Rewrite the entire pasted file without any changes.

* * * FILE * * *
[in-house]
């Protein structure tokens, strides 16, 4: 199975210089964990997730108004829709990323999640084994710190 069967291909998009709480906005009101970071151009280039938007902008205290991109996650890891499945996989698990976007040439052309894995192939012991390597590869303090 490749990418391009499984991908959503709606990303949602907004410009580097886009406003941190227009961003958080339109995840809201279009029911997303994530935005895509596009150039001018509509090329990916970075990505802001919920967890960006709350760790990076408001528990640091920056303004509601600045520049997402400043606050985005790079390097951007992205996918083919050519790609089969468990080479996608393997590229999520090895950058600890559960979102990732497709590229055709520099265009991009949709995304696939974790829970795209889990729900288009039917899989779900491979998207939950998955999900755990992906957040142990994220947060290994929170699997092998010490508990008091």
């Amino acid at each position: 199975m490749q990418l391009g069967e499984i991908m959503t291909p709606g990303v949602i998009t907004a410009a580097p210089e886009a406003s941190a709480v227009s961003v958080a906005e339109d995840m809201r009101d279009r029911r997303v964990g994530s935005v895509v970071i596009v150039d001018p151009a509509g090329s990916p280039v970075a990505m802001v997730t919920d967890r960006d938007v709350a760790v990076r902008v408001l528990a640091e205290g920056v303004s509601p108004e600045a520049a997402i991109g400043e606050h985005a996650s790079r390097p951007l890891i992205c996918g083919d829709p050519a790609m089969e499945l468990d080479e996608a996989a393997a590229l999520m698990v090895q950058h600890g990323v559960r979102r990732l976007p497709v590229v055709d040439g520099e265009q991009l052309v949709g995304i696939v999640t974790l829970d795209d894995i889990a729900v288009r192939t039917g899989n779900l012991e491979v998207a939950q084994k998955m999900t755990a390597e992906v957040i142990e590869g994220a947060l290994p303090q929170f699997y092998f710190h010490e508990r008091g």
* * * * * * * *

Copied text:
[in-house]
């Protein structure tokens, strides 16, 4: 199975210089964990997730108004829709990323999640084994710190 069967291909998009709480906005009101970071151009280039938007902008205290991109996650890891499945996989698990976007040439052309894995192939012991390597590869303090 490749990418391009499984991908959503709606990303949602907004410009580097886009406003941190227009961003958080339109995840809201279009029911997303994530935005895509596009150039001018509509090329990916970075990505802001919920967890960006709350760790990076408001528990640091920056303004509601600045520049997402400043606050985005790079390097951007992205996918083919050519790609089969468990080479996608393997590229999520090895950058600890559960979102990732497709590229055709520099265009991009949709995304696939974790829970795209889990729900288009039917899989779900491979998207939950998955999900755990992906957040142990994220947060290994929170699997092998010490508990008091």
């Amino acid at each position: 199975m490749q990418l391009g069967e499984i991908m959503t291909p709606g990303v949602i998009t907004a410009a580097p210089e886009a406003s941190a709480v227009s961003v958080a906005e339109d995840m809201r009101d279009r029911r997303v964990g994530s935005v895509v970071i596009v150039d001018p151009a509509g090329s990916p280039v970075a990505m802001v997730t919920d967890r960006d938007v709350a760790v990076r902008v408001l528990a640091e205290g920056v303004s509601p108004e600045a520049a997402i991109g400043e606050h985005a996650s790079r390097p951007l890891i992205c996918g083919d829709p050519a790609m089969e499945l468990d080479e996608a996989a393997a590229l999520m698990v090895q950058h600890g990323v559960r979102r990732l976007p497709v590229v055709d040439g520099e265009q991009l052309v949709g995304i696939v999640t974790l829970d795209d894995i889990a729900v288009r192939t039917g899989n779900l012991e491979v998207a939950q084994k998955m999900t755990a390597e992906v957040i142990e590869g994220a947060l290994p303090q929170f699997y092998f710190h010490e508990r008091g």